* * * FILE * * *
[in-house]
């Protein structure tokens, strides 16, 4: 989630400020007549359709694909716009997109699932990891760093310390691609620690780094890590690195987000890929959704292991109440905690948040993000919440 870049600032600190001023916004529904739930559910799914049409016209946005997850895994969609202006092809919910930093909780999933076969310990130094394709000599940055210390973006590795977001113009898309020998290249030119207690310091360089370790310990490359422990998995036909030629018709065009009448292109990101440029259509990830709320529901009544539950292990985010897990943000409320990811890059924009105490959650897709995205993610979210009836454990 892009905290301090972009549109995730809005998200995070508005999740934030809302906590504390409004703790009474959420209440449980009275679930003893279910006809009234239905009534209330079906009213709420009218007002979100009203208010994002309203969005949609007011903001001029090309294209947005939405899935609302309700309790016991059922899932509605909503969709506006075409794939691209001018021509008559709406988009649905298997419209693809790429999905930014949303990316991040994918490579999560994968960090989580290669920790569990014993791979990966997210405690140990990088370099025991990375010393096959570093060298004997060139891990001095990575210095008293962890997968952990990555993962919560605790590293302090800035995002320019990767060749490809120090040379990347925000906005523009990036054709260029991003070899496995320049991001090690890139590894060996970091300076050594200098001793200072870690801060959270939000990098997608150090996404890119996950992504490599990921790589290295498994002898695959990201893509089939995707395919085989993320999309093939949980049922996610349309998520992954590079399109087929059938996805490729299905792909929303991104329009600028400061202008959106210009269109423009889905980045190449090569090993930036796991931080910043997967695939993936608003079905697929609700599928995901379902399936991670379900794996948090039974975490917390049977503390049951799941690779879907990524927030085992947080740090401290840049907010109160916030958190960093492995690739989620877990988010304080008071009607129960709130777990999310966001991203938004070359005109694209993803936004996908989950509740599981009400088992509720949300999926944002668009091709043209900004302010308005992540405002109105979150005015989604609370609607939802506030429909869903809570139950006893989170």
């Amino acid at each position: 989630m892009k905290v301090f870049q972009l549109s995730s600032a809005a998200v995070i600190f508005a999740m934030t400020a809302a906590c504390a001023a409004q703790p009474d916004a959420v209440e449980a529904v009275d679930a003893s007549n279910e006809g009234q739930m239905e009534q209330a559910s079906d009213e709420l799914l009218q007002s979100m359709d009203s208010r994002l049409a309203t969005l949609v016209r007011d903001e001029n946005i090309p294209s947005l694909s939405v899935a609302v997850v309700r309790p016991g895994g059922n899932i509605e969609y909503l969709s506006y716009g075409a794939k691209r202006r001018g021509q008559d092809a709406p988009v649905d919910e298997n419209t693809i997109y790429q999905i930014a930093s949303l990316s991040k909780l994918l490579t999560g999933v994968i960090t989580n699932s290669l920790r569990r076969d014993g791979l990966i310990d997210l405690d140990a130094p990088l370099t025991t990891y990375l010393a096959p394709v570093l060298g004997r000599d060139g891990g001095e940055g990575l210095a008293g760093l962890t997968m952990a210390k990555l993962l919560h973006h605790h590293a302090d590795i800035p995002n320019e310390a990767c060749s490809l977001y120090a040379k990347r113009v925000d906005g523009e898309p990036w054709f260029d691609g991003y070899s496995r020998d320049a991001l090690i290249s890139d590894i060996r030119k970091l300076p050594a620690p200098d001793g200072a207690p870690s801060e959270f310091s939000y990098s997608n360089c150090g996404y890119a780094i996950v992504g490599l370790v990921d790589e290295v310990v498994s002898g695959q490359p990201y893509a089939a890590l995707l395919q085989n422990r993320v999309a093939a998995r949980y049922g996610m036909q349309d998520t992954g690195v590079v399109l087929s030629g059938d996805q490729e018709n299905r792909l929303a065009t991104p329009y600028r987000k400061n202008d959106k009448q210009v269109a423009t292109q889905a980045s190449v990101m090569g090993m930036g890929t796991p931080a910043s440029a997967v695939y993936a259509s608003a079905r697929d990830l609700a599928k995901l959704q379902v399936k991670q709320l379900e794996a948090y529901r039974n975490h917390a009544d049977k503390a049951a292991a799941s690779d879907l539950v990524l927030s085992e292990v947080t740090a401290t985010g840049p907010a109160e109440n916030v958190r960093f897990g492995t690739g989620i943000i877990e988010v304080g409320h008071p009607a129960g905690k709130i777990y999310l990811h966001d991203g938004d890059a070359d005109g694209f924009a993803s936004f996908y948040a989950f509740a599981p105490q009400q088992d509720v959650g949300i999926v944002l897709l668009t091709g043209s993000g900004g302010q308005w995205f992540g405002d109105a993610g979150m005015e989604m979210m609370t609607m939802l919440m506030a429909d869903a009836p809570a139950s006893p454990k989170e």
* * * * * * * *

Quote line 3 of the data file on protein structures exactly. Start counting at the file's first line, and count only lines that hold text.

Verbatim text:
């Amino acid at each position: 989630m892009k905290v301090f870049q972009l549109s995730s600032a809005a998200v995070i600190f508005a999740m934030t400020a809302a906590c504390a001023a409004q703790p009474d916004a959420v209440e449980a529904v009275d679930a003893s007549n279910e006809g009234q739930m239905e009534q209330a559910s079906d009213e709420l799914l009218q007002s979100m359709d009203s208010r994002l049409a309203t969005l949609v016209r007011d903001e001029n946005i090309p294209s947005l694909s939405v899935a609302v997850v309700r309790p016991g895994g059922n899932i509605e969609y909503l969709s506006y716009g075409a794939k691209r202006r001018g021509q008559d092809a709406p988009v649905d919910e298997n419209t693809i997109y790429q999905i930014a930093s949303l990316s991040k909780l994918l490579t999560g999933v994968i960090t989580n699932s290669l920790r569990r076969d014993g791979l990966i310990d997210l405690d140990a130094p990088l370099t025991t990891y990375l010393a096959p394709v570093l060298g004997r000599d060139g891990g001095e940055g990575l210095a008293g760093l962890t997968m952990a210390k990555l993962l919560h973006h605790h590293a302090d590795i800035p995002n320019e310390a990767c060749s490809l977001y120090a040379k990347r113009v925000d906005g523009e898309p990036w054709f260029d691609g991003y070899s496995r020998d320049a991001l090690i290249s890139d590894i060996r030119k970091l300076p050594a620690p200098d001793g200072a207690p870690s801060e959270f310091s939000y990098s997608n360089c150090g996404y890119a780094i996950v992504g490599l370790v990921d790589e290295v310990v498994s002898g695959q490359p990201y893509a089939a890590l995707l395919q085989n422990r993320v999309a093939a998995r949980y049922g996610m036909q349309d998520t992954g690195v590079v399109l087929s030629g059938d996805q490729e018709n299905r792909l929303a065009t991104p329009y600028r987000k400061n202008d959106k009448q210009v269109a423009t292109q889905a980045s190449v990101m090569g090993m930036g890929t796991p931080a910043s440029a997967v695939y993936a259509s608003a079905r697929d990830l609700a599928k995901l959704q379902v399936k991670q709320l379900e794996a948090y529901r039974n975490h917390a009544d049977k503390a049951a292991a799941s690779d879907l539950v990524l927030s085992e292990v947080t740090a401290t985010g840049p907010a109160e109440n916030v958190r960093f897990g492995t690739g989620i943000i877990e988010v304080g409320h008071p009607a129960g905690k709130i777990y999310l990811h966001d991203g938004d890059a070359d005109g694209f924009a993803s936004f996908y948040a989950f509740a599981p105490q009400q088992d509720v959650g949300i999926v944002l897709l668009t091709g043209s993000g900004g302010q308005w995205f992540g405002d109105a993610g979150m005015e989604m979210m609370t609607m939802l919440m506030a429909d869903a009836p809570a139950s006893p454990k989170e």